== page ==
San Francisco becomes first major US city to ban e-cigarette sales

In this Monday, June 17, 2019, photo, Joshua Ni, 24, and Fritz Ramirez, 23, vape from electronic cigarettes in San Francisco. (AP)
Updated 26 June 2019

San Francisco becomes first major US city to ban e-cigarette sales

  • Since 2014, e-cigarettes have been the most commonly used tobacco product among young people in the country

LOS ANGELES: San Francisco on Tuesday became the first major US city to effectively ban the sale and manufacture of electronic cigarettes.
The city’s legislature unanimously approved an ordinance which backers said was necessary due to the “significant public health consequences” of a “dramatic surge” in vaping among youths.
The ordinance says e-cigarette products sold in shops or online in San Francisco would need approval by federal health authorities, which none currently has.
US health authorities are alarmed by the rise in popularity of e-cigarettes, battery-powered devices which enable users to inhale nicotine liquids that are often fruit flavored.
The number of young Americans using e-cigarettes grew by 1.5 million in 2018, with about 3.6 million middle and high school students using vaping products.
San Francisco is home to market-leading e-cigarette maker Juul.
The city’s mayor London Breed has 10 days to sign the legislation, which she has said she will do.
“We need to take action to protect the health of San Francisco’s youth and prevent the next generation of San Franciscans from becoming addicted to these products,” Breed said in a statement Tuesday ahead of the vote.
She added that e-cigarette companies were “targeting our kids in their advertising and getting them hooked on addictive nicotine products.”
But critics say the legislation will make it harder for people seeking alternatives to regular cigarettes. E-cigarettes do not contain the cancer-causing products found in tobacco.
An editorial in the Los Angeles Times noted that regular cigarettes were still for sale in San Francisco, arguing that “it’s bad public health policy to come down harder on the lesser of two tobacco evils.”
Juul said in a statement Monday that a ban would “not effectively address underage use and will leave cigarettes on shelves as the only choice for adult smokers.”
Concern is growing about the potential health consequences of vaping, which remain largely unknown in part because the practice is so new.
Experts point out that it took decades to determine that smoking tobacco — which accounts for more than seven million premature deaths worldwide every year — is truly dangerous.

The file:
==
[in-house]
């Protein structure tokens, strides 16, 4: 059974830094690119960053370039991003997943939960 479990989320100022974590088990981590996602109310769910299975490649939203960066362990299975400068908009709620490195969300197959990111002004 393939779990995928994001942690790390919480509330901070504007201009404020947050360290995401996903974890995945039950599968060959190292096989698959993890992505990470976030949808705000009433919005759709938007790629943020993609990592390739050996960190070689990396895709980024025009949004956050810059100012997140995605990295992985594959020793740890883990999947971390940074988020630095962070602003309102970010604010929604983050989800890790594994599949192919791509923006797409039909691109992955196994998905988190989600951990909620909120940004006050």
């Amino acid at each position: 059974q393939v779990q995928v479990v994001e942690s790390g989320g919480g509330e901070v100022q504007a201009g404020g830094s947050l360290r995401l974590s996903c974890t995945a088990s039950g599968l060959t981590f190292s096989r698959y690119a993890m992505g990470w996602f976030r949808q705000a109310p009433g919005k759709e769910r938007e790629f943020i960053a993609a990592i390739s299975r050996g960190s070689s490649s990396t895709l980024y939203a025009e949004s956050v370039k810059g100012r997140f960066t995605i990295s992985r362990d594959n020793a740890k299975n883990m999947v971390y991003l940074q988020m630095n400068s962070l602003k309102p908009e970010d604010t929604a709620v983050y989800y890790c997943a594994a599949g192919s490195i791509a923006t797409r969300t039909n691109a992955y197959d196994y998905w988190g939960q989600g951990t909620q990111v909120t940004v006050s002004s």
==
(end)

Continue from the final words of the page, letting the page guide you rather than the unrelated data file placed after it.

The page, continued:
Beside the well-known addictive consequences of consuming nicotine, public health experts are focusing on the effect of heating the liquid nicotine cartridges to high temperatures.
The San Francisco ordinance text said that nicotine exposure during adolescence “can harm the developing brain” and “can also increase risk for future addiction to other drugs.”
Unlike an e-cigarette ban in force in Singapore, the San Francisco legislation does not restrict the use of vaping products.
Recreational cannabis use has been legal in California for people over the age of 21 since January 1, 2018.

WaCafe an example of how Saudi Arabia’s coffee culture is evolving

Updated 22 July 2019

WaCafe an example of how Saudi Arabia’s coffee culture is evolving

  • WaCafe’s menu includes beans from around the world

JEDDAH: Nowadays, in Saudi Arabia, almost every neighborhood has dozens of coffee shops to choose from, each offering something different — whether a specialty blend of espresso, or a unique setting. 

Coffee shops have turned into a social hub in the Kingdom, where people gather to share ideas and stories. They have become part of many people’s daily routine, and residents of the Kingdom are becoming increasingly aware of the importance of social interaction and exchange in such places — which offer space for dialogue, art and culture.

A good example is WaCafe in Al-Ahsa. Founded by Eissa Althaqib and Hamad Almaglouth, WaCafe is firmly in touch with the city’s roots, something that is evident not only in the shop’s authentic interior, but also in its coffee, and its activities.

WaCafe’s menu includes beans from around the world, but one special drink stands out: The Wacafe latte. It’s a signature drink with a twist. It has dates in it, incorporating a Hasawi staple into your brew.

The owners are committed to encouraging people to share their experience and knowledge, and host regular weekend coffee hours where a guest speaker — perhaps an artist or writer — will talk about their experience and answer questions from the audience. There are also free weekly workshops on painting and coffee brewing.

Althaqib and Almaglouth are also keen to ensure that their coffee shop is environmentally-friendly. The coffee cups are made from recycled remains of coffee beans and plants. For its founders, WaCafe is more than just a place to buy coffee: It is a reflection of its location, a place that encourages discussion between friends and strangers, a place for artists and thinkers to meet. It is an example of how the Kingdom's coffee-shop culture is evolving.